In brief: Restoring river islands
A joint NIWA and Waikato-Tainui project to restore the Waikato River's Maurea Islands is under way, with the recent completion of an illustrated identification guide of species inhabiting the islands and a restoration plan.
Funded by the Waikato River Authority, the project will see pest plants on western Maurea Island controlled using little or no herbicide, with native plants then used to outcompete selected pest plants. Herbicides will be used to control pest plants on the slightly smaller eastern Maurea Island, funded by Waikato Catchment Ecological Enhancement Trust, and then replanted
with native plants.
Kerry Bodmin and Paul Champion from NIWA have worked in partnership with Cheri van Shravendijk-Goodman (Waikato Raupatu River Trust (WRRT)) and whānau from Maurea Marae to establish what plant and animal life are culturally and ecologically significant for the islands. Trips to the islands from April to September 2013 enabled the NIWA-WRRT team, working alongside Landcare Research and the Department of Conservation, to generate the species list.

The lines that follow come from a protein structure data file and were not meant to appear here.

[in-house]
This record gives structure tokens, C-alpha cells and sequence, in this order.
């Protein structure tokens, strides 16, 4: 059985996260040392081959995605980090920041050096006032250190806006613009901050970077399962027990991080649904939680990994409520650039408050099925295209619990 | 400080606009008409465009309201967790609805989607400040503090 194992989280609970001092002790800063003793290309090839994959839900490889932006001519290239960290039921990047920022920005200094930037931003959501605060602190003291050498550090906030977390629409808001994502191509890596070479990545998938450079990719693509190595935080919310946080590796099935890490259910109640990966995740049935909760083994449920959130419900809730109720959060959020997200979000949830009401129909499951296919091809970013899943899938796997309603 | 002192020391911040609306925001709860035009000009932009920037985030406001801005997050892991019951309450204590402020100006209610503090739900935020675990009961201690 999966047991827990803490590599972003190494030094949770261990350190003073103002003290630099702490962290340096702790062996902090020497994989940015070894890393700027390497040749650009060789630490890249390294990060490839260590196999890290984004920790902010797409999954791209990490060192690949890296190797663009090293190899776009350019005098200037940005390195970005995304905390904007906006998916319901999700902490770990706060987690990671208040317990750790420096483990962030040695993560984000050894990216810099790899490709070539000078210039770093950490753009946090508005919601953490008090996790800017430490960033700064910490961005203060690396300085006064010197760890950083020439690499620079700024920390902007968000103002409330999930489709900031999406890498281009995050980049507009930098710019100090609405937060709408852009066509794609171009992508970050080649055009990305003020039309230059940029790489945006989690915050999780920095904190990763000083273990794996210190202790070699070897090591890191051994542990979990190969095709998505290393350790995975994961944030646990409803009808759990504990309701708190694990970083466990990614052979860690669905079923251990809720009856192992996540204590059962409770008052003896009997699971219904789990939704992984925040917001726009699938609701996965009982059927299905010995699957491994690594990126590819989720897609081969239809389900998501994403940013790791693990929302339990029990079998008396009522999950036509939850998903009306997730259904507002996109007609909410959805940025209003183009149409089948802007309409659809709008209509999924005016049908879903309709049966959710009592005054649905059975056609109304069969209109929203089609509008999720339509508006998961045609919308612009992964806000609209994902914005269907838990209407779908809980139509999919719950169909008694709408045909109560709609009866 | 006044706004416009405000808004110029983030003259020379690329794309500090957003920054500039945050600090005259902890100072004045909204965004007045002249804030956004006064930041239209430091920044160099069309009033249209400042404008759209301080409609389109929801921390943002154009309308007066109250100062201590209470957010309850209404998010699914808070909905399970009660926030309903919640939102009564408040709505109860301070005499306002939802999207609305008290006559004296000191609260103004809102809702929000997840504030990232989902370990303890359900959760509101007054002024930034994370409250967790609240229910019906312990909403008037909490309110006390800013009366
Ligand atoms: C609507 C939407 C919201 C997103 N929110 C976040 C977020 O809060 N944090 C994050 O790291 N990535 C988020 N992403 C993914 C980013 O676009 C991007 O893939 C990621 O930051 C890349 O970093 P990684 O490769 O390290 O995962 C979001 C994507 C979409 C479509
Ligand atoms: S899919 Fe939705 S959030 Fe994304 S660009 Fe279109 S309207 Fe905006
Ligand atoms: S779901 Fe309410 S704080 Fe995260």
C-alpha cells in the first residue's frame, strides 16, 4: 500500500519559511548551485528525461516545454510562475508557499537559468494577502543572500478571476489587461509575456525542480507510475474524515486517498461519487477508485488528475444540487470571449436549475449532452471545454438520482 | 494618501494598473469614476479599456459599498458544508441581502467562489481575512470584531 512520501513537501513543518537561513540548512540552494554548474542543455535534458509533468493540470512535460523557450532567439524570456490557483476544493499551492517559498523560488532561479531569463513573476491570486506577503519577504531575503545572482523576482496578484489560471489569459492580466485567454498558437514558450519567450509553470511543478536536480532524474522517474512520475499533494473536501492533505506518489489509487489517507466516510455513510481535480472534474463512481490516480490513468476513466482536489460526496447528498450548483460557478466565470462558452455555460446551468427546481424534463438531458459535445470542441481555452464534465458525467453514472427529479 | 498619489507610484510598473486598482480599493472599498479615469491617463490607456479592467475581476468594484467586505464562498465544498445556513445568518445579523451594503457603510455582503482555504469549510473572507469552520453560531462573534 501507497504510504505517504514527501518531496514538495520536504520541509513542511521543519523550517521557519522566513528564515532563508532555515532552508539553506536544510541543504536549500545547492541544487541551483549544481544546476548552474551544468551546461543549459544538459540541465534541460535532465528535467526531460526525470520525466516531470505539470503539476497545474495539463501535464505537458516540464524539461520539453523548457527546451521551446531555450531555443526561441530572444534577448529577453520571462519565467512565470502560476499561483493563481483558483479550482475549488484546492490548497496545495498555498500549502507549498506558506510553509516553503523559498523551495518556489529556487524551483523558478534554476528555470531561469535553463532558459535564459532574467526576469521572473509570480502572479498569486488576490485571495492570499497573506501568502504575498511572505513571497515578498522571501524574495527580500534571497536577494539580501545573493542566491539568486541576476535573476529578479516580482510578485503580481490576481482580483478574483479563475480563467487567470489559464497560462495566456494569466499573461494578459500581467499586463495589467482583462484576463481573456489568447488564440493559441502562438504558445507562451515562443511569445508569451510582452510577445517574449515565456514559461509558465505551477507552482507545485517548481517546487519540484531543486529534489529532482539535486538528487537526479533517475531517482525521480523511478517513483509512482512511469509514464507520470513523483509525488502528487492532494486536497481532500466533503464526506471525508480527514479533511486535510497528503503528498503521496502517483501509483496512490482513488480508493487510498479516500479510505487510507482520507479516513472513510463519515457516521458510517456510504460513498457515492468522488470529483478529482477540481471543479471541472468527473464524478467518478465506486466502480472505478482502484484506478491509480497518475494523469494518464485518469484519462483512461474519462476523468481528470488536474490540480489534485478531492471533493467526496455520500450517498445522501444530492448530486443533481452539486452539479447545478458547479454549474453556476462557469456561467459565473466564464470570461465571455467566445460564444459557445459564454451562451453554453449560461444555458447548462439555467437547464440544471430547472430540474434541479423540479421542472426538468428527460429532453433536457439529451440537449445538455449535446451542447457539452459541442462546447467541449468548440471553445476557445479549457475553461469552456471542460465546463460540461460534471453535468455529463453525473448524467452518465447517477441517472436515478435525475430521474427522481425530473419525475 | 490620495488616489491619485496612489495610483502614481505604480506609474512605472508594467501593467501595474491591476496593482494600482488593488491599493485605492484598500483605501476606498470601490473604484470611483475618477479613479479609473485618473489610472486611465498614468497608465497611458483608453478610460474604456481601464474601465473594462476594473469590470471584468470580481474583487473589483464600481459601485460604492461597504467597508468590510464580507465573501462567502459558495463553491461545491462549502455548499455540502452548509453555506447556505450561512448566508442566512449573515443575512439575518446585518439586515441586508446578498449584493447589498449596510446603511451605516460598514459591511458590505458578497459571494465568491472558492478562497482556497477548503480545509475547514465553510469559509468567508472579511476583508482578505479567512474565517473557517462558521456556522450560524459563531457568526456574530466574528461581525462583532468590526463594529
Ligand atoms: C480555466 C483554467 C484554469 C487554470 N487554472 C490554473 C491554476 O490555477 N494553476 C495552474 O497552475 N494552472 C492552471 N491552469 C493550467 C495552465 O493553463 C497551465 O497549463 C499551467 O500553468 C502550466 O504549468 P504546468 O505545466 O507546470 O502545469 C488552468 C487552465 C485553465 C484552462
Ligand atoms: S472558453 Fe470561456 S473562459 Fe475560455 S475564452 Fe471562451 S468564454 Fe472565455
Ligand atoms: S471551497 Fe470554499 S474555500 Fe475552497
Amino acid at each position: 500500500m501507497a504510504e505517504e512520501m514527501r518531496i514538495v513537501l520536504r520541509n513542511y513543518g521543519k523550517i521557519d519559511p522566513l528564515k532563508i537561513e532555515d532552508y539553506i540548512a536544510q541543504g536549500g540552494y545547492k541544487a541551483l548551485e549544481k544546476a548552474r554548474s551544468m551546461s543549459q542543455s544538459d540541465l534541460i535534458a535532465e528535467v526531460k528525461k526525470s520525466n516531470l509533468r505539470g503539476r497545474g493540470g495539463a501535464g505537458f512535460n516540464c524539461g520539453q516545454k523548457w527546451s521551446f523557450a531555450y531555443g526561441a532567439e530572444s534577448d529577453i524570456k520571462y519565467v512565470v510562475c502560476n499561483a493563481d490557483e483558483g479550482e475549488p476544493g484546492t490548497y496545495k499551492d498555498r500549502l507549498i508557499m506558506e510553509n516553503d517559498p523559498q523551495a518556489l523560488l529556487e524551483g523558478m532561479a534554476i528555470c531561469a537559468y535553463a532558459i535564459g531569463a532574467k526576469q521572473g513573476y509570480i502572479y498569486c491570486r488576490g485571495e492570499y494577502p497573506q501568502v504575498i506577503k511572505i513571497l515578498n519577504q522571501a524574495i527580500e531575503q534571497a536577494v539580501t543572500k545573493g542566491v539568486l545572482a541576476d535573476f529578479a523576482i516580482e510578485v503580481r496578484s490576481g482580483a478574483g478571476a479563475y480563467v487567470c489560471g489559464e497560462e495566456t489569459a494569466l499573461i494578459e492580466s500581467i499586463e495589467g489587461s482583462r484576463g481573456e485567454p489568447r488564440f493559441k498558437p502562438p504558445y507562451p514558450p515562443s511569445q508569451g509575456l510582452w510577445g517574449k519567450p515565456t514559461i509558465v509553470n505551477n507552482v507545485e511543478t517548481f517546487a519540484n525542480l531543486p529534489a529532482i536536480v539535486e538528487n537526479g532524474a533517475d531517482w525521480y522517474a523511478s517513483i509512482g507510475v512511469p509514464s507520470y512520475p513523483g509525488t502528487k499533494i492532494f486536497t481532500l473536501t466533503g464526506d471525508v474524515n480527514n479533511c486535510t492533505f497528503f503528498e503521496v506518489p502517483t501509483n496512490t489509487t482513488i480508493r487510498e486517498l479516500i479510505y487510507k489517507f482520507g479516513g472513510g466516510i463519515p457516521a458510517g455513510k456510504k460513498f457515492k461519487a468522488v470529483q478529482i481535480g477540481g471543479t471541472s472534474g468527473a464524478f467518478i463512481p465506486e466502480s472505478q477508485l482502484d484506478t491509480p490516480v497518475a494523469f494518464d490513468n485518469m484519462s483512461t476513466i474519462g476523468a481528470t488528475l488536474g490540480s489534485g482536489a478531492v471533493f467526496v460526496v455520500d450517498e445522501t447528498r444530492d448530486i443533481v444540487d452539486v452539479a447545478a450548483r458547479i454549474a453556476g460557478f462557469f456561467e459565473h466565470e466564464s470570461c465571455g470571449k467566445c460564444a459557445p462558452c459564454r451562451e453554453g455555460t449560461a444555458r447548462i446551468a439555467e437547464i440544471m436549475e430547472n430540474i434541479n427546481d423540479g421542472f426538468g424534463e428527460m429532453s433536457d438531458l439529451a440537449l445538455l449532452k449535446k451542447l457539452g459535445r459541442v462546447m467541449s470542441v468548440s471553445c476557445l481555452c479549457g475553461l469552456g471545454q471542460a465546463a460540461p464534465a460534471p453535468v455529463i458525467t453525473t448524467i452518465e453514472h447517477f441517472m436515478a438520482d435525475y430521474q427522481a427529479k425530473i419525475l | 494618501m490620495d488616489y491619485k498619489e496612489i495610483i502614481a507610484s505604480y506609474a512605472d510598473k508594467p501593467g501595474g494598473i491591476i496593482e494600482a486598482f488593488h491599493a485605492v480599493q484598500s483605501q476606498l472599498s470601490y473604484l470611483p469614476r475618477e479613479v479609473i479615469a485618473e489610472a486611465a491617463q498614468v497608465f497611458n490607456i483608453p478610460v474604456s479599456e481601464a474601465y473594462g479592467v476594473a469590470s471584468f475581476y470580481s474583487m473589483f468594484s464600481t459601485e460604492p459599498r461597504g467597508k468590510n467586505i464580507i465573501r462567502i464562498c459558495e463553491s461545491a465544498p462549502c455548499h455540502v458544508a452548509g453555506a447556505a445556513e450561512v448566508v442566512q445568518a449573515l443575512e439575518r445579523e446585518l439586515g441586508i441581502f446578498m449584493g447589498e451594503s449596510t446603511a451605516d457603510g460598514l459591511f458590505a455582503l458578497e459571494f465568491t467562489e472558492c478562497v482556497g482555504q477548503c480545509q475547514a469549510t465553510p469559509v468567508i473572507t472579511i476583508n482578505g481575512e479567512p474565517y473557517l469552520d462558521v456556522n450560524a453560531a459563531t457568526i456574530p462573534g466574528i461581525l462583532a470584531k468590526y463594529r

Bodmin says that results from plant surveys undertaken on the islands found that they were largely covered with invasive pest plants, such as yellow flag iris, alder and reed sweet grass.
"The guide will be very beneficial in moving this and other Waikato River restoration projects forward. People with little plant knowledge can use the pictorial guide to identify existing plants. It's then easier to correctly recognise pest plants that require
control and manage the native plant life we wish to see flourish.
"Our restoration programme on western Maurea Island has another initiative using selected native plants, such as harakeke (flax), to outcompete targeted pest plants, like yellow flag iris," says Bodmin.
She has been working on the restoration project for a year now, and thoroughly enjoys the challenge. "I've really enjoyed working with a diverse group of people. They have brought different viewpoints, values and opinions which have been incorporated into the restoration project."